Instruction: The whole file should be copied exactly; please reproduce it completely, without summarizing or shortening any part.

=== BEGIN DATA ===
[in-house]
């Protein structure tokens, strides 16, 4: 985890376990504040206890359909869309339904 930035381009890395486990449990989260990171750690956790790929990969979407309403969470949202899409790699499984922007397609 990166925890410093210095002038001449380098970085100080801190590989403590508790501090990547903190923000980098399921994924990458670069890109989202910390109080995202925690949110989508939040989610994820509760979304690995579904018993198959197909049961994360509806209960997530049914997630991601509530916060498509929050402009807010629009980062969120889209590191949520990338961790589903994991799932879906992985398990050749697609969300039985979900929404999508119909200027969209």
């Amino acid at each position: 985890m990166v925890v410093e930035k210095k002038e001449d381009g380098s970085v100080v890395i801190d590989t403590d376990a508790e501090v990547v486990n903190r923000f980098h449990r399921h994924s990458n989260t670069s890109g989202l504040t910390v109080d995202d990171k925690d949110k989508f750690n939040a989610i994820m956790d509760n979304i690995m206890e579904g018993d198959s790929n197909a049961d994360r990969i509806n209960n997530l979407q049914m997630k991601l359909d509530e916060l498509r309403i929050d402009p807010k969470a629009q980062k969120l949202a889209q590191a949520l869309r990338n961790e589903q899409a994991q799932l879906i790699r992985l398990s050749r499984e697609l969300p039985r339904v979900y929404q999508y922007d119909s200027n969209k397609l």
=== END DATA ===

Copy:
[in-house]
């Protein structure tokens, strides 16, 4: 985890376990504040206890359909869309339904 930035381009890395486990449990989260990171750690956790790929990969979407309403969470949202899409790699499984922007397609 990166925890410093210095002038001449380098970085100080801190590989403590508790501090990547903190923000980098399921994924990458670069890109989202910390109080995202925690949110989508939040989610994820509760979304690995579904018993198959197909049961994360509806209960997530049914997630991601509530916060498509929050402009807010629009980062969120889209590191949520990338961790589903994991799932879906992985398990050749697609969300039985979900929404999508119909200027969209």
């Amino acid at each position: 985890m990166v925890v410093e930035k210095k002038e001449d381009g380098s970085v100080v890395i801190d590989t403590d376990a508790e501090v990547v486990n903190r923000f980098h449990r399921h994924s990458n989260t670069s890109g989202l504040t910390v109080d995202d990171k925690d949110k989508f750690n939040a989610i994820m956790d509760n979304i690995m206890e579904g018993d198959s790929n197909a049961d994360r990969i509806n209960n997530l979407q049914m997630k991601l359909d509530e916060l498509r309403i929050d402009p807010k969470a629009q980062k969120l949202a889209q590191a949520l869309r990338n961790e589903q899409a994991q799932l879906i790699r992985l398990s050749r499984e697609l969300p039985r339904v979900y929404q999508y922007d119909s200027n969209k397609l």